Lottery debate not expected in legislature’s special session

Published 8:16 pm Monday, May 22, 2017

JACKSON (AP) — Mississippi House Speaker Philip Gunn says he does not expect legislators to debate the creation of a state lottery during a special session next month.

Republican Gov. Phil Bryant is calling lawmakers back to the Capitol starting June 5 to write budgets for the attorney general and the Department of Transportation for the fiscal year that begins July 1.

Gunn spoke Monday at a forum sponsored by the Capitol press corps and Mississippi State University’s Stennis Institute of Government. In response to a question, Gunn said he does not expect Bryant to put a potentially time-consuming issue like a lottery on the session’s agenda.

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“I think something of that magnitude … is going to require an enormous amount of study and analysis,” said Gunn, a Republican from Clinton. “I don’t know that we have time to analyze that and digest it within the next three weeks.”

Only a governor can call a special session, and he tells lawmakers which topics they may consider. Bryant has not yet issued a document showing what will be on the agenda.

“The session will focus on issues of the budget and revenue,” the governor’s spokesman, Clay Chandler, said Monday. “The governor will decide what — if anything — will be included beyond the agency appropriations as we get closer to June 5.”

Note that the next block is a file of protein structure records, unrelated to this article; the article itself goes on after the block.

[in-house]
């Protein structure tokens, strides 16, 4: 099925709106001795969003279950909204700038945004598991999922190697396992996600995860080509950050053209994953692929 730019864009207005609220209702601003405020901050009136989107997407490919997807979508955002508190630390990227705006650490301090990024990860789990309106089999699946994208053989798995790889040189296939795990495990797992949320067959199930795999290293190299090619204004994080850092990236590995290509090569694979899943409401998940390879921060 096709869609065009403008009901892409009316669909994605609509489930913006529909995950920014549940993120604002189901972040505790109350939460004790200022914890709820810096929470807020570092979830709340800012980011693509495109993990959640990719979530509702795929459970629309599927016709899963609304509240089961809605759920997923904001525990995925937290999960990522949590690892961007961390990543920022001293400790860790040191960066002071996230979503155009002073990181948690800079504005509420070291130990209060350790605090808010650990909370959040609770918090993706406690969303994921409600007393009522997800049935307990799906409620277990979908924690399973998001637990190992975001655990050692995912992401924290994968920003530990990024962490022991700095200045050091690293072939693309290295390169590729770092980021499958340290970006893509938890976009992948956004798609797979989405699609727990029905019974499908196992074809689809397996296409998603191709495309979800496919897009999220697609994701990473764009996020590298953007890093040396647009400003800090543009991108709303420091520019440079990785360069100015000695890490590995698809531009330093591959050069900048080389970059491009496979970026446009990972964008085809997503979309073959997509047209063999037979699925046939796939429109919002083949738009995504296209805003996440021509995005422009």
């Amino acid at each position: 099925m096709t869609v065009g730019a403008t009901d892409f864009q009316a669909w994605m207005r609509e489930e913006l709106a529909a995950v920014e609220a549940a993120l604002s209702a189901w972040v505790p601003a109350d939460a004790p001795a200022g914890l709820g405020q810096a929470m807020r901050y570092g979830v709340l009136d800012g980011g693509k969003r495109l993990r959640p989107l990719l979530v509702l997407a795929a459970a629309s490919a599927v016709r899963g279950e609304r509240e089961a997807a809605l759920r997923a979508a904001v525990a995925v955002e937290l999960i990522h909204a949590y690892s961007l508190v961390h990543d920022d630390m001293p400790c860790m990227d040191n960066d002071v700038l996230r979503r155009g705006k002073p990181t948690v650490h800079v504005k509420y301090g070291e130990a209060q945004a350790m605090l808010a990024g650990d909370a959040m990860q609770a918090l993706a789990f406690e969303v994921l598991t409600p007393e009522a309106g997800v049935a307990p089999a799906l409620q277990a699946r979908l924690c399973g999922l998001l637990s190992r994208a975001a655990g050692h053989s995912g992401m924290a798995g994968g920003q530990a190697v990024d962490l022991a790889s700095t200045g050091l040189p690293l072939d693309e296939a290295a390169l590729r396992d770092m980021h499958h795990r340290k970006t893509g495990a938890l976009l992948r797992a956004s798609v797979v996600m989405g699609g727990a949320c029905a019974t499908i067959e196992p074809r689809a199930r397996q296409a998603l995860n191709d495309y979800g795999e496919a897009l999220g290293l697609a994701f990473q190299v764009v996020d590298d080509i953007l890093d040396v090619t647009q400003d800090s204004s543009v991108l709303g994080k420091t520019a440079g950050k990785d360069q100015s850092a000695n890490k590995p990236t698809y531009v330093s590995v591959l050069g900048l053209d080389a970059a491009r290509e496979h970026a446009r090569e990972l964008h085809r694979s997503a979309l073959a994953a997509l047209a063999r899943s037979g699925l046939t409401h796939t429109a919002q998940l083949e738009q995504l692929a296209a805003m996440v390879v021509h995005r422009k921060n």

Mississippi is one of six states without a lottery, and several proposals to create one have died the past two decades, usually with little or no debate.

Bryant asked lawmakers this year to consider a lottery as a way to generate revenue because state tax collections have been lagging behind expectations. He said Mississippi is losing money because residents are driving to other states to buy lottery tickets, particularly when jackpots climb into multimillion dollar prizes.

Lottery proposals never gained traction during the three-month regular legislative session. Republican Lt. Gov. Tate Reeves has questioned whether a lottery would generate new revenue or would just shift the way people spend money.

Gunn, who personally opposes a lottery, appointed a committee to study the issue, and members are scheduled to meet Thursday at the Capitol.